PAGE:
He said the record of the heated conversation between Andrew Mitchell and police at the gates of Downing Street was "clearly leaked".

The peer also accused the Police Federation, which demanded Mr Mitchell's resignation over the affair - in which the Government chief whip was said to have called officers "plebs" - of behaving in an undignified way.

Mr Mitchell finally quit a month after the initial confrontation but maintained he did not use the term.

The contemporaneous police note of the incident, published in newspapers shortly afterwards, said that he did use it, as well as a flurry of expletives.

Simon Reed, vice-chairman of the Police Federation, which represents rank-and-file officers, said how the information was made public was still unclear.

He told BBC Radio 4's Today programme: "If it was leaked it was unacceptable but I think you are making an assumption that a police officer or someone from the police leaked it.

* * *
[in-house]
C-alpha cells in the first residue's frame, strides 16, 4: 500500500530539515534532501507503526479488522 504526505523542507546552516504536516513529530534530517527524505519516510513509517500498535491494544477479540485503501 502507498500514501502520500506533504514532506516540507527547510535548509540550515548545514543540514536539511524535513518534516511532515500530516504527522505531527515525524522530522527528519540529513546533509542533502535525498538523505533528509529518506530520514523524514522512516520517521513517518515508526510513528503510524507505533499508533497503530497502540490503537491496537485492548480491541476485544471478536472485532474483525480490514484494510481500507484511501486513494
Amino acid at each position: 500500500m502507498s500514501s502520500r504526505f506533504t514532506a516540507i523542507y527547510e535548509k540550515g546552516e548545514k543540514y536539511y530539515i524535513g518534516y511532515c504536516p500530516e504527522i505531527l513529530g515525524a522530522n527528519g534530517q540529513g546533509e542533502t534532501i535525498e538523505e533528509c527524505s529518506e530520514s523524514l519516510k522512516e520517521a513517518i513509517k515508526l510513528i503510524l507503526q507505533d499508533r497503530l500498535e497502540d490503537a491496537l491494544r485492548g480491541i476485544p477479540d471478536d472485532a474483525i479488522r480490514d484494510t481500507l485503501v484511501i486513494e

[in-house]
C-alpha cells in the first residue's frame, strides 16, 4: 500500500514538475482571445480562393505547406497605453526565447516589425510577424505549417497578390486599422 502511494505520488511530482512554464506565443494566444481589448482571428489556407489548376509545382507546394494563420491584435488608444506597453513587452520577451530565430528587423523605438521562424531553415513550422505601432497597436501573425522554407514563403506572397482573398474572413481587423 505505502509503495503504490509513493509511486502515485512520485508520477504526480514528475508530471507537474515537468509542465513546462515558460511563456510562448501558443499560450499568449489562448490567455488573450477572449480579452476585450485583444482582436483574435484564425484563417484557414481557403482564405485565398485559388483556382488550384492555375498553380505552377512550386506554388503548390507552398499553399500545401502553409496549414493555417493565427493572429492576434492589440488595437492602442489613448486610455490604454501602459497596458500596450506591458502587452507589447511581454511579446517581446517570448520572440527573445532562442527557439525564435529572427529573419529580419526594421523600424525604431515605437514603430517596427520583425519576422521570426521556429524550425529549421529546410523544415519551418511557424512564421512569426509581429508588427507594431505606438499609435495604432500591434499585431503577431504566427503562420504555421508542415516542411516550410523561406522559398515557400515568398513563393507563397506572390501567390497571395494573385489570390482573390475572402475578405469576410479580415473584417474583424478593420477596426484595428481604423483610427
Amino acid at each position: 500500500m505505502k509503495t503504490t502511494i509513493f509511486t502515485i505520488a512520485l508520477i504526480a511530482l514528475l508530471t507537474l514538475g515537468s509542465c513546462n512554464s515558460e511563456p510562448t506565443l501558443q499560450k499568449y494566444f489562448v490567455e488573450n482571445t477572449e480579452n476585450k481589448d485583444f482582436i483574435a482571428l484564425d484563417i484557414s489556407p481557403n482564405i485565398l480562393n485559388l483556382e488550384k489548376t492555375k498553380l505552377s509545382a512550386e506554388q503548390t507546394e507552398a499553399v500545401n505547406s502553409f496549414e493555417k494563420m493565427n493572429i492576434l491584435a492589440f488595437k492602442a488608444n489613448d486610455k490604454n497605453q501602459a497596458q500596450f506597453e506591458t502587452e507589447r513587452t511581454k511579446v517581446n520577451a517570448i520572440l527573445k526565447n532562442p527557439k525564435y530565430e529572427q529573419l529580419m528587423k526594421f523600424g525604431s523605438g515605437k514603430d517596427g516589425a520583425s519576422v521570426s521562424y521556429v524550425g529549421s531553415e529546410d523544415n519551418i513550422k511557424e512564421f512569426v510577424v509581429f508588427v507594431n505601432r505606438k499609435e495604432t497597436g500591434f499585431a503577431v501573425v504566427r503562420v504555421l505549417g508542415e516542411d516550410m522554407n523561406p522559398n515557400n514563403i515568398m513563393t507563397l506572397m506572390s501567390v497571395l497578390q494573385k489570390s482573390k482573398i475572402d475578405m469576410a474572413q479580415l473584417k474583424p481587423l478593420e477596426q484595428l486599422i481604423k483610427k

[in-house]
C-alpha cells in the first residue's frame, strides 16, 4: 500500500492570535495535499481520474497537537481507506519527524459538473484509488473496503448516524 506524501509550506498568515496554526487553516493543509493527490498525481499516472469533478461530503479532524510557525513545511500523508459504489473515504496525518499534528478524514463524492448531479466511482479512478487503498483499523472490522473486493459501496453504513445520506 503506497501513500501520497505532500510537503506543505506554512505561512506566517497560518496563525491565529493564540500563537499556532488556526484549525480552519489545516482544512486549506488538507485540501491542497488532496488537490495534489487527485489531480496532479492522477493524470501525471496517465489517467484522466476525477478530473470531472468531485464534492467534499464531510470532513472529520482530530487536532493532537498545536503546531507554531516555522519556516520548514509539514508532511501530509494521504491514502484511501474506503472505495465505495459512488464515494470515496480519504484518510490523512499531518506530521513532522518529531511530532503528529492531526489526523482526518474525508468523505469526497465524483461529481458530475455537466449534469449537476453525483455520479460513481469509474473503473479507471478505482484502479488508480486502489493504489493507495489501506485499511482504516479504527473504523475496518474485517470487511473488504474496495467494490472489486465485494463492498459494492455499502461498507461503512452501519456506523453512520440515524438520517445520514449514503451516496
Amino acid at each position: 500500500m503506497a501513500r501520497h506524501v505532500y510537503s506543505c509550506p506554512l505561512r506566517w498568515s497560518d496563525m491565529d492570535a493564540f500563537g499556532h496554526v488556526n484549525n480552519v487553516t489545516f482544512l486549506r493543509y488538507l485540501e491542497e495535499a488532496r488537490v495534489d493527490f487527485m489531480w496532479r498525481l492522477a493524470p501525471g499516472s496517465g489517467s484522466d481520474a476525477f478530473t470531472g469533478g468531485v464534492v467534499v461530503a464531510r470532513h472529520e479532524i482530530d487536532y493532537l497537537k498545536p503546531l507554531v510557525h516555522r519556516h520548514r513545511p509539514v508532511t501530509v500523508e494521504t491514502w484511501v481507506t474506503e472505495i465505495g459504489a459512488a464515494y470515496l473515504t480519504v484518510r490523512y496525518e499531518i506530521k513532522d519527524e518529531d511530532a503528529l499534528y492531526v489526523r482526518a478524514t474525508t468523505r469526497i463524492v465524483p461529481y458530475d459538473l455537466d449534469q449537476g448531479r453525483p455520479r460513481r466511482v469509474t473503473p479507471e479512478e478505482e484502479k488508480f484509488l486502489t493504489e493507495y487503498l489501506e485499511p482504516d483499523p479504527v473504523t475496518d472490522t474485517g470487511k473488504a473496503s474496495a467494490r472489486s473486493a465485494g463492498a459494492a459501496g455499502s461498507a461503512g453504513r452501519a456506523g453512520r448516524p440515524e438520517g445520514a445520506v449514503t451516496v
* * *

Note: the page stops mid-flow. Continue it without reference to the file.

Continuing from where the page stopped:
"We don't know that. I understand that there is an investigation to determine that."

But Lord Blair said he disagreed with Mr Reed.

He told Today: "I think that this was clearly leaked. It is a police transcript. I think the Federation got this really wrong.

"I am not accusing the Federation of leaking it - but they went on too long about Mitchell. Mitchell was in enough trouble anyway and the Federation should have been more dignified."

Lord Blair said that, as he had told Lord Leveson, who has been conducting an inquiry into press standards, "leaking of material out of the police service became endemic… and that's got to stop".

Mr Reed said it was time to "draw a line" under the affair.

"We've moved on, the minister's moved on," he said.

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